EPA Review Likely to Indicate Glyphosate Safe


The Washington Insider reports: 

DTN and Bloomberg are reporting this week that EPA has “formally” concluded that glyphosate, the most widely used pesticide in the world, is unlikely to cause cancer, according to documents EPA released last Friday.

Turns out, though, there are still steps to be completed. The agency is convening a meeting next month so independent scientists can review the evaluation of any of the pesticide’s threats to human health.

In advance of that meeting, the agency released a 227-page issue paper that summarizes all available research on the chemical, which is the active ingredient in Monsanto’s Roundup weed killer. Bloomberg says the EPA’s “ultimate conclusion” in that issue paper, which the scientists will review, is that glyphosate is unlikely to be carcinogenic at “relevant doses.”

That final caveat is very important because “health advocates” frequently argue that pesticides that can cause dangers at any dose should be tagged as carcinogenic. Critics suggest that similar thinking led the cancer research arm of the World Health Organization to class it as a likely carcinogen without linking the recommendation to dosages.

Then, in a major bureaucratic blunder, EPA then “accidentally” posted online and then withdrew a report from its own cancer review committee that found that glyphosate likely does not cause cancer.

The new finding could have major financial and legal implications for all agrochemical companies, as the chemical is widely used across the industry, but especially for Monsanto. The company, which just announced a $66 billion merger with the German firm Bayer, is the subject of numerous lawsuits from plaintiffs who allege glyphosate gave them cancer.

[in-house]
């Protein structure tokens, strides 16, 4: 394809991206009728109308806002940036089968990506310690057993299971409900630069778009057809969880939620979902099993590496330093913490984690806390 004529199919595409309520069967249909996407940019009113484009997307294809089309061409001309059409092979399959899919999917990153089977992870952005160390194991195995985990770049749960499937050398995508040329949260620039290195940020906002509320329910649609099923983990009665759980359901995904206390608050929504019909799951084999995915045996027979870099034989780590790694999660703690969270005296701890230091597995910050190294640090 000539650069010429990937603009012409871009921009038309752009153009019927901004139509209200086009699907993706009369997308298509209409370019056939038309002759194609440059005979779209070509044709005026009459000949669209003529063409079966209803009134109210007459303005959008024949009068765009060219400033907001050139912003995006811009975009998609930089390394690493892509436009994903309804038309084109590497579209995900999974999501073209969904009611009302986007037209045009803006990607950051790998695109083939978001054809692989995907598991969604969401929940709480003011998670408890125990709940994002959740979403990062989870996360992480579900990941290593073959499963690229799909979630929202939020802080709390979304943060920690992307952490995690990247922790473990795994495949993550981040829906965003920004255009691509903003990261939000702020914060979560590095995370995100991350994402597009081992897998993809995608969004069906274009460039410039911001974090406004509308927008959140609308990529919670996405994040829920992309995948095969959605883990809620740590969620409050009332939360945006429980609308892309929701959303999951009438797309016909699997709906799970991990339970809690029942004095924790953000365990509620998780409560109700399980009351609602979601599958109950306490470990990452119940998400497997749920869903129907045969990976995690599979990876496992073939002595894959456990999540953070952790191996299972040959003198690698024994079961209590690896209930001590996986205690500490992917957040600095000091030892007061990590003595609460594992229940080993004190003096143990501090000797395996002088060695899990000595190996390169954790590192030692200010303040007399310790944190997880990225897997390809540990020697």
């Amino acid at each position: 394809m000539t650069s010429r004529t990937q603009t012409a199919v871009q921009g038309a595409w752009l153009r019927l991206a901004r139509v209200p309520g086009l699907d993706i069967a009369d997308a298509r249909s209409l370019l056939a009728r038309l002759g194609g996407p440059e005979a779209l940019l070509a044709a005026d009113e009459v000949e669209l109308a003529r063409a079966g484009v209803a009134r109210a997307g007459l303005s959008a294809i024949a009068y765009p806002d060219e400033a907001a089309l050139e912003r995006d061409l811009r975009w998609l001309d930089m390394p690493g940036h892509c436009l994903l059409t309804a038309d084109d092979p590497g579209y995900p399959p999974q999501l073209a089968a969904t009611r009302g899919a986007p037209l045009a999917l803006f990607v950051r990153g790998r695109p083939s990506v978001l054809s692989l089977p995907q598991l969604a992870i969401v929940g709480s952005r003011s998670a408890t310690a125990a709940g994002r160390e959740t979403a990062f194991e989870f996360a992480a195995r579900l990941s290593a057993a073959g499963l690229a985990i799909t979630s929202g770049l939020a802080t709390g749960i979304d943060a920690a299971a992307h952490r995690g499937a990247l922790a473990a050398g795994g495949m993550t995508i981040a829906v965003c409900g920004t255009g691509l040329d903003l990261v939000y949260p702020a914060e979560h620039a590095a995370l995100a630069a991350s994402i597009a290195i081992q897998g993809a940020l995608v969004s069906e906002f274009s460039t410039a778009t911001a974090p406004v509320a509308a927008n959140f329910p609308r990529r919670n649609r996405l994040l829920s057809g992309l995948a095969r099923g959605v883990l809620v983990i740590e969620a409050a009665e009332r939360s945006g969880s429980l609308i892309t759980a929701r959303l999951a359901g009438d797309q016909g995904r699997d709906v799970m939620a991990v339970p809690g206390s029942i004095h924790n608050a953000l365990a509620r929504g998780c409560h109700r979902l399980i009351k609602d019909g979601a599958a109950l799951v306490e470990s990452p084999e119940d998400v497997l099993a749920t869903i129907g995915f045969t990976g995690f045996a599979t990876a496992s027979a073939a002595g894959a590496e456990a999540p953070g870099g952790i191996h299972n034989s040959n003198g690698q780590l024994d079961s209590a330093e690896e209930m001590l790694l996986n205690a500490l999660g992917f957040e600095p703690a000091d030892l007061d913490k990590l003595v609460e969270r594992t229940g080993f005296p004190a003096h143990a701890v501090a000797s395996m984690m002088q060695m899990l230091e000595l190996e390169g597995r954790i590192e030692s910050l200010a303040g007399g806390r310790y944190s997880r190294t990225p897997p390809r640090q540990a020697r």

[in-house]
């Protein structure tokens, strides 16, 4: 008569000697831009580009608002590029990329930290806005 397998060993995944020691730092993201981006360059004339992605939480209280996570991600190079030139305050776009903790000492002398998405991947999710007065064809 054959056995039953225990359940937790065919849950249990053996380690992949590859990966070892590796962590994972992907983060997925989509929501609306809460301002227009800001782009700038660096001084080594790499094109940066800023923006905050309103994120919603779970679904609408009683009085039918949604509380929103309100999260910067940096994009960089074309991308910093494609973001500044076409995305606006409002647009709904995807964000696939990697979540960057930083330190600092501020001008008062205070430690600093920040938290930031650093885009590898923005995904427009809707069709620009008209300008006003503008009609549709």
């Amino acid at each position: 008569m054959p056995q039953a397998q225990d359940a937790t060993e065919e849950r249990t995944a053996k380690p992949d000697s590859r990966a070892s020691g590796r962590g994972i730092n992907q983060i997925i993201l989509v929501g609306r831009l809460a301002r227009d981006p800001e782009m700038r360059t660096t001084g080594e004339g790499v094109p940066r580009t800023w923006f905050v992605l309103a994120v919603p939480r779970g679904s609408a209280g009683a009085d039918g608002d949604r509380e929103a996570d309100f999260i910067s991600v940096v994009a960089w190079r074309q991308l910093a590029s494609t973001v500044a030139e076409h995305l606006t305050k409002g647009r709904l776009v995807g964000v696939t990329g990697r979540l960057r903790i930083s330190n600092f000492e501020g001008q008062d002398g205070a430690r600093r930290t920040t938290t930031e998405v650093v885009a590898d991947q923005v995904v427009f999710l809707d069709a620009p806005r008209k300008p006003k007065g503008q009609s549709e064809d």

Given the breadth of the science featured in the newest issue paper, Monsanto believes the upcoming scientific panel “is an unnecessary use of resources,” company spokeswoman Charla Lord told Bloomberg BNA. “Nonetheless, we are fully confident that if the [panel] follows sound scientific principles and reviews the overwhelming weight of evidence, it will reaffirm that glyphosate is not a carcinogen.”

The panel meeting will take place at the EPA's Arlington, Va., headquarters on Oct. 18. After the panel releases its final report early next year, the EPA will make its long-awaited determination as to whether glyphosate should stay on the market and, if so, under what conditions.

The findings of the World Health Organization are seen by some as re-igniting the food industry’s fights decades ago over the Delaney Clause, a provision by Congressman James Delaney of New York in 1958, that directed the Secretary of the Food and Drug Administration not to approve for use in food “any chemical additive found to induce cancer in man, or, after tests, found to induce cancer in animals.”

When the law was passed, neither advocates nor opponents of the policy, including FDA of???cials, believed it would have broad application, for only a handful of chemicals had then been shown to be animal carcinogens.

However, as analytical chemistry became more powerful and able to detect smaller quantities of chemicals and as chemicals became more widely used, regulatory agencies had an increasingly difficult time administering the provision as it recognizes no distinctions based on carcinogenic potency and, at least in theory, applied equally to additives used in large amounts and to those present at barely detectable levels, and thus takes no account of the actual risk a carcinogenic additive might pose.

Currently, U.S. federal agencies use highly sophisticated measurement techniques that specifically take into account many aspects of the chemicals to be evaluated including dosage and concentration, exposure period and many others. Monsanto and others point to independent tests that say glyphosate is among the safest pesticides available when used according to the label. Still, evaluations of this nature clearly take place in highly politicized worlds, and the days of the Delaney restrictions are not all that long in the past, so producers need to watch this review closely as it proceeds, Washington Insider believes.


Source:  DTN AgDayta 



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